Does it harm your existing hair or make it thinner?
This was something I really worried about with my first set of extensions: in fact, when I went in to have them removed, I was silently panicking the whole time, completely convinced that they’d take out the extensions and I’d be left completely bald. Thankfully, though – and, as with most of the things I tend to worry about – my fears turned out to be unfounded, and here’s my hair immediately after the first set of extensions came out:
So, definitely not bald, then, and, actually, there was no difference at all in the condition of my hair: which there really shouldn’t be, assuming you’ve looked after the extensions properly, and had them fitted and removed by people who know what they’re doing, and have been properly trained. This time around, my previous set of extensions had come a few months before the current set were fitted, and my hair was in much worse condition than usual, purely because, well, I’d completely neglected to have it cut in… actually, on second thoughts, let’s not even go there, OK? The roots, however (Which is where the extensions are attached, obviously) have no damage at all: there’s been no hair loss, no breakage, and basically no difference at all in the condition of my hair before and after the extensions: phew!
(I always worry when a product was free or sponsored that people will read my review and just think, “Well, she WOULD say that when she got it free, wouldn’t she?”, but I really want to emphasise here that, not only would I not be able to sleep at night if I thought I’d recommended something that would damage someone’s hair, I definitely wouldn’t have agreed to repeat this process three separate times now if I even suspected it was damaging mine!)
Did you have to change hair products or use special shampoo?
Yes! This is one of the downsides to getting hair extensions, really: you can’t just throw any old shampoo and conditioner into your cart as you’re walking around the supermarket – instead, you have to pore over the label to make sure the products you use aren’t going to make your precious extensions fall out. The most important things to note here are that you can’t use products which contain sulphates, which can cause the bonds to break down – so, basically, the gentler, more natural your hair products are, the better, really, With my first set, I used either Great Lengths own-brand products, or the Kerastase Extensioniste range (*affiliate link), which was recommended by the salon. This time around, I’ve just discovered the Shea Moisture range (affiliate link), which is available at ASOS, and is sulphate free, so I’ll be giving that one a go, too.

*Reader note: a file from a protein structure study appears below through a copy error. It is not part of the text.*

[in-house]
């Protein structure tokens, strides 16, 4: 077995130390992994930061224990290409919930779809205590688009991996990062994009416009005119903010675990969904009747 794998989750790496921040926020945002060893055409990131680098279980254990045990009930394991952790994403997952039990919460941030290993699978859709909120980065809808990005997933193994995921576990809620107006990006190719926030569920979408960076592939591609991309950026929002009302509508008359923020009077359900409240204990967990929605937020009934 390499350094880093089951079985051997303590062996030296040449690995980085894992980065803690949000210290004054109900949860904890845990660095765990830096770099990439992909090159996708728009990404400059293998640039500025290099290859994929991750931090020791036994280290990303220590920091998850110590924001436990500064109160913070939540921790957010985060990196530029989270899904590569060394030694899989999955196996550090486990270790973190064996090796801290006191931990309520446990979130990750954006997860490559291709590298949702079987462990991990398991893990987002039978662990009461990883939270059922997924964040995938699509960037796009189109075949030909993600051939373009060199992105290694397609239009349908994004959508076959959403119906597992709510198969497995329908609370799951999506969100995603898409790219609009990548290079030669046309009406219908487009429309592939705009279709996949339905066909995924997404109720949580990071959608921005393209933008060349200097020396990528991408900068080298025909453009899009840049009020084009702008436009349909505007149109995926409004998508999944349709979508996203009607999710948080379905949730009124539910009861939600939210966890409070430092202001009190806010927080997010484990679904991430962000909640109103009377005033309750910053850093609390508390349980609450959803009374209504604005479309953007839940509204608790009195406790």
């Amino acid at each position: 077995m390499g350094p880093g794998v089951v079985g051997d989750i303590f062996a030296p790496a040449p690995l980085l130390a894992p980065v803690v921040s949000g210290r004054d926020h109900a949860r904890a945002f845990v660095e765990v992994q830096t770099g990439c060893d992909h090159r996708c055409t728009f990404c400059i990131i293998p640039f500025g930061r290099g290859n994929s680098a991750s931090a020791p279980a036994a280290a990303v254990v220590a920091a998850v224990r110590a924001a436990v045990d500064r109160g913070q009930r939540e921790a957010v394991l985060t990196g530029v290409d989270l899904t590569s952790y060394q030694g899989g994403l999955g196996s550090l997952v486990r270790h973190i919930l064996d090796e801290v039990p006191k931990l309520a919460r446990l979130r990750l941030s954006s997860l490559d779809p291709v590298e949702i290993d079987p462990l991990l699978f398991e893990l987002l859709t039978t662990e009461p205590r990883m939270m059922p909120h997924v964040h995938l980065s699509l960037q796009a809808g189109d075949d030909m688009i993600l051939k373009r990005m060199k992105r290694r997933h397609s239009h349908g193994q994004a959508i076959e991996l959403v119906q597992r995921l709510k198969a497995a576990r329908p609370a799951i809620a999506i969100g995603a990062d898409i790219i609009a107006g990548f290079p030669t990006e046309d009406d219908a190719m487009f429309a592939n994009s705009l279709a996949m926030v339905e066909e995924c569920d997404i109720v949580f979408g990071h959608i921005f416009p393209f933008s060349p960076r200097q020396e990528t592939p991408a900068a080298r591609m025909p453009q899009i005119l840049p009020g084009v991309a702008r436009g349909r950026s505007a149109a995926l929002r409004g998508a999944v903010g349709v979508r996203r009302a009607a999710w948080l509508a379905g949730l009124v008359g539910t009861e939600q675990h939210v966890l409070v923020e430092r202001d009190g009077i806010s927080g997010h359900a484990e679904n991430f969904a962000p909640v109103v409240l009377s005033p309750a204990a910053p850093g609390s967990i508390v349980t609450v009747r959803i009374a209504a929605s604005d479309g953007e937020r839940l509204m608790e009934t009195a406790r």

Are they hard to maintain?
Yes and no. The type of extensions I have are real hair, so, in theory, you basically just look after them the same way you’d look after your own hair – with the important caveat that you need to choose products that are safe to use with extensions, obviously. In practice, though, I do find them harder to maintain than my own hair, purely because there’s just SO. MUCH. HAIR, to deal with. I mean, I thought my own hair took ages to dry, for instance, but, with the extensions I basically have to block out some time in my diary just to do my hair, and that’s definitely a bit of a pain, especially given that time is something I don’t have a lot of right now.
Do you find they make your hair feel heavier?
Only if I’m wearing it up (Which I don’t do very often, to be fair,,,), at which point it can feel a bit heavy/weird: when it’s down, though, it doesn’t feel any different from my own hair: I guess that could just be because I’m so used to it, though!